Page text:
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Title: Obesity, diabetes, and risk of prostate cancer: results from the prostate cancer prevention trial.
Authors: Gong Z,  Neuhouser ML,  Goodman PJ,  Albanes D,  Chi C,  Hsing AW,  Lippman SM,  Platz EA,  Pollak MN,  Thompson IM,  Kristal AR
Journal: Cancer Epidemiol Biomarkers Prev
Date: 2006 Oct
Branches: MEB
PubMed ID: 17035408
PMC ID: not available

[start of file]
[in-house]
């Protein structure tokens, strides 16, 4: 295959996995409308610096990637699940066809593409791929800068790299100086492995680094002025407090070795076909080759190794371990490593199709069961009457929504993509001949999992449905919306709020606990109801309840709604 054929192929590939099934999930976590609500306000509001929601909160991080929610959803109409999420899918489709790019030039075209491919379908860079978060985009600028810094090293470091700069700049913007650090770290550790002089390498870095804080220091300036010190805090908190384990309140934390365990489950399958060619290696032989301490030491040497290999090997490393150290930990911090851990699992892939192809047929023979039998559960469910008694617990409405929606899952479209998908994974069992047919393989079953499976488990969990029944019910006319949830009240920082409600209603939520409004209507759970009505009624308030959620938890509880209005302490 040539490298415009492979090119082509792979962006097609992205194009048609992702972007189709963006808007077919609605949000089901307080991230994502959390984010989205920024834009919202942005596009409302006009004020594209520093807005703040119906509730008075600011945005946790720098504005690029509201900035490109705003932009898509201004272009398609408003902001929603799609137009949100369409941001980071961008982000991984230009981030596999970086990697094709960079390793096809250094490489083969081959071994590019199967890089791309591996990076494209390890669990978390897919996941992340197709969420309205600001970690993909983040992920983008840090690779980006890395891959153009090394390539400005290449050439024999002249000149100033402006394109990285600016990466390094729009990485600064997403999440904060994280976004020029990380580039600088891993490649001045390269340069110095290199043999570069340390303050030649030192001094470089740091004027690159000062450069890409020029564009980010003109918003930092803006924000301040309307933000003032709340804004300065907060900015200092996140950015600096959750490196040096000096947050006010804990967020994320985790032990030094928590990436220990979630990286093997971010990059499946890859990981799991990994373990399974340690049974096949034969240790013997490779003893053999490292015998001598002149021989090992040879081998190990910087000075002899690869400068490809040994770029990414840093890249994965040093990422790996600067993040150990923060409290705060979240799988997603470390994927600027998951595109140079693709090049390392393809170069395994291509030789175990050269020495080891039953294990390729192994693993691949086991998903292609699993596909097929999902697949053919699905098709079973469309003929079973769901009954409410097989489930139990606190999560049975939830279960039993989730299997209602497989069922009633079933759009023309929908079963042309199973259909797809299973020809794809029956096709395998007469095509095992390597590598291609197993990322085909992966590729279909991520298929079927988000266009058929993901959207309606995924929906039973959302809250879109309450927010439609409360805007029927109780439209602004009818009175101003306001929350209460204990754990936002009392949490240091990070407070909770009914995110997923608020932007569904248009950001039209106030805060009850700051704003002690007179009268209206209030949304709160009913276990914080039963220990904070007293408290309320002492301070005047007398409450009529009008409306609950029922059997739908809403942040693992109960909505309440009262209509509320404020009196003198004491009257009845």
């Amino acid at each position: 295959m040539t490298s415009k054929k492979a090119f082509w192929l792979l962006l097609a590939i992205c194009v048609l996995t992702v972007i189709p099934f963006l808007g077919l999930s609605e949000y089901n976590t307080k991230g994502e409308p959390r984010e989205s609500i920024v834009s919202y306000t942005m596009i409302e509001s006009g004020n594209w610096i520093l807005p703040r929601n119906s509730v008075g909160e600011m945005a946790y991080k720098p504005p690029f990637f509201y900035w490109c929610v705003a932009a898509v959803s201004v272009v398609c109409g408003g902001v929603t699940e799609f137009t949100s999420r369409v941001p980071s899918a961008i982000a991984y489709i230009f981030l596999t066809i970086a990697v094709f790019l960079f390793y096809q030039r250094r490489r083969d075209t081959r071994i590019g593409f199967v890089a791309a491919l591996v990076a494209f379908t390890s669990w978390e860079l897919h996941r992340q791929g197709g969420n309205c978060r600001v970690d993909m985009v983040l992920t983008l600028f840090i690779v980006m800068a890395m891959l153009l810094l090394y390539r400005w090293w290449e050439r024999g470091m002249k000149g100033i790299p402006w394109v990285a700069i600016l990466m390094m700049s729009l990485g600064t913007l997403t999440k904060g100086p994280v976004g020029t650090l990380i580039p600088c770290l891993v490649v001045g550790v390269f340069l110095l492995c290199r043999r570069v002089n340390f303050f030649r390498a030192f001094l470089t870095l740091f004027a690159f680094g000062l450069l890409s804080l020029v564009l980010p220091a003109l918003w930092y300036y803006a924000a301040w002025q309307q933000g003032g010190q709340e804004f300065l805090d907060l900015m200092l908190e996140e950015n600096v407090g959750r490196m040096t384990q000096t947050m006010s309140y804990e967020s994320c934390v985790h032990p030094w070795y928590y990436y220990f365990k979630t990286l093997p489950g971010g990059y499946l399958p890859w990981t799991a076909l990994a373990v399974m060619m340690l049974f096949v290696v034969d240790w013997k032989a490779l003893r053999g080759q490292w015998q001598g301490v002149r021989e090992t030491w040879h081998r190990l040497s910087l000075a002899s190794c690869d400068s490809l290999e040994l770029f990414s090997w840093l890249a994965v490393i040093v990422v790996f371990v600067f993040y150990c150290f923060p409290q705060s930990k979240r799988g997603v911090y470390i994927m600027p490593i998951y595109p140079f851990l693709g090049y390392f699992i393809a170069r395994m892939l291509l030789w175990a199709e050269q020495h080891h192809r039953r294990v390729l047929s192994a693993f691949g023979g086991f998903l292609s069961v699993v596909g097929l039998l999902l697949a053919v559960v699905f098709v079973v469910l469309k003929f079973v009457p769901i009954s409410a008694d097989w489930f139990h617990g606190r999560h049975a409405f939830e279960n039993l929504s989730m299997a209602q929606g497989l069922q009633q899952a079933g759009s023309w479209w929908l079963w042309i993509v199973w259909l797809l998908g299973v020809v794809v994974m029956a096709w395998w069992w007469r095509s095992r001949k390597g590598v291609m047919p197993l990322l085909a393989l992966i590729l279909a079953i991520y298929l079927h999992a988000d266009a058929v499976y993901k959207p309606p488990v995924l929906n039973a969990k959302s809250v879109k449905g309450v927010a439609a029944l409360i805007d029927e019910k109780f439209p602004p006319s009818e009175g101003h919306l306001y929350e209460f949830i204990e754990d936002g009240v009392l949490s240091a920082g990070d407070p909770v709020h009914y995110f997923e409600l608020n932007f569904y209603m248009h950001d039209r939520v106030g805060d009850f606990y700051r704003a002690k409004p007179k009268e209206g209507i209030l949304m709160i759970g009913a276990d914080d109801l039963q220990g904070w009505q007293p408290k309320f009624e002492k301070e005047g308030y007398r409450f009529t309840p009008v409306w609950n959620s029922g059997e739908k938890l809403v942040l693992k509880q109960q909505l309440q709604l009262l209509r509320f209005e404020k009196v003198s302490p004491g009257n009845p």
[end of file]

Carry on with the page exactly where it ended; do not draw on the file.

Abstract: Studies on the relationship between obesity and prostate cancer incidence are inconsistent. In part, this inconsistency may be due to a differential effect of obesity on low-grade and high-grade cancer or confounding of the association of obesity with prostate cancer risk by diabetes. We investigated the associations of obesity and diabetes with low-grade and high-grade prostate cancer risk. Data were from 10,258 participants (1,936 prostate cancers) in the Prostate Cancer Prevention Trial who all had cancer presence or absence determined by prostate biopsy. Multiple logistic regression was used to model the risk of total prostate cancer, and polytomous logistic regression was used to model the risk of low-grade and high-grade prostate cancer. Compared with men with body mass index < 25, obese men (body mass index > or =30) had an 18% [odds ratio (OR), 0.82; 95% confidence interval (95% CI), 0.69-0.98] decreased risk of low-grade prostate cancer (Gleason <7) and a 29% (OR, 1.29; 95% CI, 1.01-1.67) increased risk of high-grade prostate cancer (Gleason > or =7) or, alternatively, a 78% (OR, 1.78; 95% CI, 1.10-2.87) increased risk defining high-grade cancer as Gleason sum 8 to 10. Diabetes was associated with a 47% (OR, 0.53; 95% CI, 0.34-0.83) reduced risk of low-grade prostate cancer and a 28% (OR, 0.72; 95% CI, 0.55-0.94) reduced risk of high-grade prostate cancer. Associations of obesity or diabetes with cancer risk were not substantially changed by mutually statistical controlling for each other. Obesity increases the risk of high-grade but decreases the risk of low-grade prostate cancer, and this relationship is independent of the lower risk for prostate cancer among men with diabetes.